Palm Springs lovers long ago discovered the several beautifully preserved Indian Canyons. Centuries ago the Agua Caliente Cahuilla Indians settled in the Coachella Valley and created an environment of farming, basket weaving and planting vegetables, especially corn. Stretching through Palm, Murray, Andreas, Tahquitz and Chino Canyons, the Indians thrived while learning to use the desert landscape to benefit their lifestyle.
Hard to imagine, but the area had plenty of water, coming from several natural springs. They also enjoyed animals and plant life to sustain their community. The tribe lived peacefully until in 1876 when the U. S. Government split the land deeding only 32,000 acres to the Indians and gave the California Railroad a large section to build the railroad. Approximately 6,700 acres of Indian land is located within Palm Springs city limits, creating Indian lease land. Presently the Agua Caliente Band of Cahuilla Indians is composed of several smaller bands living in Coachella Valley.
Nowadays, Palm Springs and its canyons are known as an oasis of peace and creativity, a sanctuary of desert wild life with Palm Canyon being the world’s largest California Palm Oasis. Even though the City has grown and enjoyed a rejuvenation of building improvements and a general modernization of the area, it has kept the quaintness and beauty of ancient times.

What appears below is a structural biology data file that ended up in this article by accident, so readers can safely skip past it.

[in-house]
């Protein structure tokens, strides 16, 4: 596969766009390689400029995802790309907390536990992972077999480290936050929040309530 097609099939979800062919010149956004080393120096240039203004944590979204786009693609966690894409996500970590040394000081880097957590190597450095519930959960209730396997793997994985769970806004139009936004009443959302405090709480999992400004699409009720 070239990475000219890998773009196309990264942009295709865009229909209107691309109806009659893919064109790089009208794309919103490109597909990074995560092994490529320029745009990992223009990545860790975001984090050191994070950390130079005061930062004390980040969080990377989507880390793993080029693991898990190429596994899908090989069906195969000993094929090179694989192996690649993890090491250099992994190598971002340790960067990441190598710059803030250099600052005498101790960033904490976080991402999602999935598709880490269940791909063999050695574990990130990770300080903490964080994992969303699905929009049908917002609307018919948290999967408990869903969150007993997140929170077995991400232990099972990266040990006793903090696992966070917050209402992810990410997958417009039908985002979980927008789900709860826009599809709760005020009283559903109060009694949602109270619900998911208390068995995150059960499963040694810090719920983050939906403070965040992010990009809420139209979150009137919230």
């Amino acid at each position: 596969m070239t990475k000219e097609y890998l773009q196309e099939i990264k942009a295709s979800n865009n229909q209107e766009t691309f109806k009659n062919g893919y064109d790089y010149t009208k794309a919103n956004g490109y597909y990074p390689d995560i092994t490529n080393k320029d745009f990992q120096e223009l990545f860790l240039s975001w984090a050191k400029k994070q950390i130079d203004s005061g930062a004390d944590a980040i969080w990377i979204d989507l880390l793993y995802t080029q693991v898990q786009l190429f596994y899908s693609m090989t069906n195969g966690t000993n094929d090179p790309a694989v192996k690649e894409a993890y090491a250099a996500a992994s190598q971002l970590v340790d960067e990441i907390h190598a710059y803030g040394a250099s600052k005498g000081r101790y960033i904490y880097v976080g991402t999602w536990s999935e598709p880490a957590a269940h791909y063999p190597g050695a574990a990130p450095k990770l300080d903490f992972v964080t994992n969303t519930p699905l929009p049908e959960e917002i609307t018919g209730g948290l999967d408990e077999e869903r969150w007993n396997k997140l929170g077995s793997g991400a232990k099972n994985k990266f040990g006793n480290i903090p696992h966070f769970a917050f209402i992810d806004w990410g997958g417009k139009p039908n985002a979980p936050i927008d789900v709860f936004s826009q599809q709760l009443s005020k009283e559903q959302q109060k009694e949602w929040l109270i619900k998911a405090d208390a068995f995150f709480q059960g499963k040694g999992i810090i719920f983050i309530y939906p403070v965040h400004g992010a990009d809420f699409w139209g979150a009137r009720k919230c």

With its remarkably easy access, located just minutes from downtown Palm Springs, the hiking options are plentiful with scenic foot paths winding through the canyons. You can enjoy a picnic by a stream, meditate, watch the birds, or have the opportunity to shoot wonderful photos. Rock formations and desert landscapes, mostly comprised of its indigenous flora and fauna, includes the popular California Fan Palm. Horseback riding is lovely during the cooler months of the year and is available for a reasonable price at the Smoke Tree Stables.
If you decide to hike through the canyons make sure you bring an ample supply of water, since there is none available except for purchase at the Trading Post. Use a map and compass when hiking in the back country, preferably with a friend. You’ll be advised that once your water is gone, turn around and head back. Most of all do not forget that you are in the desert and need protection from the sun. Last but not least wear boots and be aware of snakes. Pay attention, let the snake go its way, and your experience will be unforgettable and spiritually refreshing.
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